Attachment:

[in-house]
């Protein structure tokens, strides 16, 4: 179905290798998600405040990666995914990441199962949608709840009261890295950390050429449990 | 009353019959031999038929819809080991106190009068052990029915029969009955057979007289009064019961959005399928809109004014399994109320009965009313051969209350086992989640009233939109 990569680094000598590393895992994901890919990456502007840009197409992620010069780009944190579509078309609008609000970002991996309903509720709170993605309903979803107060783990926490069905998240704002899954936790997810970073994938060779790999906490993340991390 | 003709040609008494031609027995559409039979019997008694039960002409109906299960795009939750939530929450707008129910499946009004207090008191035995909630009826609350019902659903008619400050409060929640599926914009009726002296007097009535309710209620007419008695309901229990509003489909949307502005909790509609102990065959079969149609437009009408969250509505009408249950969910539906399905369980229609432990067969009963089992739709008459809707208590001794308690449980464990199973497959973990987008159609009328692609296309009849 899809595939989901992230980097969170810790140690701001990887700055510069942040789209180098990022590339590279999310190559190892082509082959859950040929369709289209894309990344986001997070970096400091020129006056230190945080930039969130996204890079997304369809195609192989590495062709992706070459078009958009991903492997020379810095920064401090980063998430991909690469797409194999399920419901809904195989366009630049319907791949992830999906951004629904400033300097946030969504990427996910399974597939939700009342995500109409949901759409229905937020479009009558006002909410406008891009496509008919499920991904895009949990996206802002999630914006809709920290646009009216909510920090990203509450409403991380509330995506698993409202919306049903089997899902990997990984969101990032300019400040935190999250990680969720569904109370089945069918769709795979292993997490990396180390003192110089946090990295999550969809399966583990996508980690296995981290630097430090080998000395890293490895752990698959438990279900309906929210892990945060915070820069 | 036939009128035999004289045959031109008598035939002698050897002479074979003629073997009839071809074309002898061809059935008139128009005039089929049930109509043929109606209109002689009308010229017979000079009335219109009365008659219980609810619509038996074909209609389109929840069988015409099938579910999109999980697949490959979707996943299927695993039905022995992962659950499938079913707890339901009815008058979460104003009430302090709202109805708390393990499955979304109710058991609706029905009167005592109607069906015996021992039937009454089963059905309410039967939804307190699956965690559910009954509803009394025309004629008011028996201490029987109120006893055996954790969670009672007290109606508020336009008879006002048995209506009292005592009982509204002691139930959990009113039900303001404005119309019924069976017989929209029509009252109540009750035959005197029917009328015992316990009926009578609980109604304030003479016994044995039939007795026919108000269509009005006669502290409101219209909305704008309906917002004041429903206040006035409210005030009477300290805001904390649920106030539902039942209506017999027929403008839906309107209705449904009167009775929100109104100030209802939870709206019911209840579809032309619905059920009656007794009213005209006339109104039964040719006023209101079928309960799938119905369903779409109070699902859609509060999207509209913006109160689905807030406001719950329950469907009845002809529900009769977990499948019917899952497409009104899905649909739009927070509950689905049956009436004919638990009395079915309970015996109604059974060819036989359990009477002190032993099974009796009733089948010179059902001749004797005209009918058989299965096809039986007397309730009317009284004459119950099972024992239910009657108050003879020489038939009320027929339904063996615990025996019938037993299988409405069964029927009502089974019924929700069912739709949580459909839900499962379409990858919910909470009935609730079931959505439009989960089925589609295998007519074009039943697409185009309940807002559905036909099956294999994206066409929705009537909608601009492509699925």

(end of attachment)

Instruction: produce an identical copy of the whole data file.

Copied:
[in-house]
């Protein structure tokens, strides 16, 4: 179905290798998600405040990666995914990441199962949608709840009261890295950390050429449990 | 009353019959031999038929819809080991106190009068052990029915029969009955057979007289009064019961959005399928809109004014399994109320009965009313051969209350086992989640009233939109 990569680094000598590393895992994901890919990456502007840009197409992620010069780009944190579509078309609008609000970002991996309903509720709170993605309903979803107060783990926490069905998240704002899954936790997810970073994938060779790999906490993340991390 | 003709040609008494031609027995559409039979019997008694039960002409109906299960795009939750939530929450707008129910499946009004207090008191035995909630009826609350019902659903008619400050409060929640599926914009009726002296007097009535309710209620007419008695309901229990509003489909949307502005909790509609102990065959079969149609437009009408969250509505009408249950969910539906399905369980229609432990067969009963089992739709008459809707208590001794308690449980464990199973497959973990987008159609009328692609296309009849 899809595939989901992230980097969170810790140690701001990887700055510069942040789209180098990022590339590279999310190559190892082509082959859950040929369709289209894309990344986001997070970096400091020129006056230190945080930039969130996204890079997304369809195609192989590495062709992706070459078009958009991903492997020379810095920064401090980063998430991909690469797409194999399920419901809904195989366009630049319907791949992830999906951004629904400033300097946030969504990427996910399974597939939700009342995500109409949901759409229905937020479009009558006002909410406008891009496509008919499920991904895009949990996206802002999630914006809709920290646009009216909510920090990203509450409403991380509330995506698993409202919306049903089997899902990997990984969101990032300019400040935190999250990680969720569904109370089945069918769709795979292993997490990396180390003192110089946090990295999550969809399966583990996508980690296995981290630097430090080998000395890293490895752990698959438990279900309906929210892990945060915070820069 | 036939009128035999004289045959031109008598035939002698050897002479074979003629073997009839071809074309002898061809059935008139128009005039089929049930109509043929109606209109002689009308010229017979000079009335219109009365008659219980609810619509038996074909209609389109929840069988015409099938579910999109999980697949490959979707996943299927695993039905022995992962659950499938079913707890339901009815008058979460104003009430302090709202109805708390393990499955979304109710058991609706029905009167005592109607069906015996021992039937009454089963059905309410039967939804307190699956965690559910009954509803009394025309004629008011028996201490029987109120006893055996954790969670009672007290109606508020336009008879006002048995209506009292005592009982509204002691139930959990009113039900303001404005119309019924069976017989929209029509009252109540009750035959005197029917009328015992316990009926009578609980109604304030003479016994044995039939007795026919108000269509009005006669502290409101219209909305704008309906917002004041429903206040006035409210005030009477300290805001904390649920106030539902039942209506017999027929403008839906309107209705449904009167009775929100109104100030209802939870709206019911209840579809032309619905059920009656007794009213005209006339109104039964040719006023209101079928309960799938119905369903779409109070699902859609509060999207509209913006109160689905807030406001719950329950469907009845002809529900009769977990499948019917899952497409009104899905649909739009927070509950689905049956009436004919638990009395079915309970015996109604059974060819036989359990009477002190032993099974009796009733089948010179059902001749004797005209009918058989299965096809039986007397309730009317009284004459119950099972024992239910009657108050003879020489038939009320027929339904063996615990025996019938037993299988409405069964029927009502089974019924929700069912739709949580459909839900499962379409990858919910909470009935609730079931959505439009989960089925589609295998007519074009039943697409185009309940807002559905036909099956294999994206066409929705009537909608601009492509699925």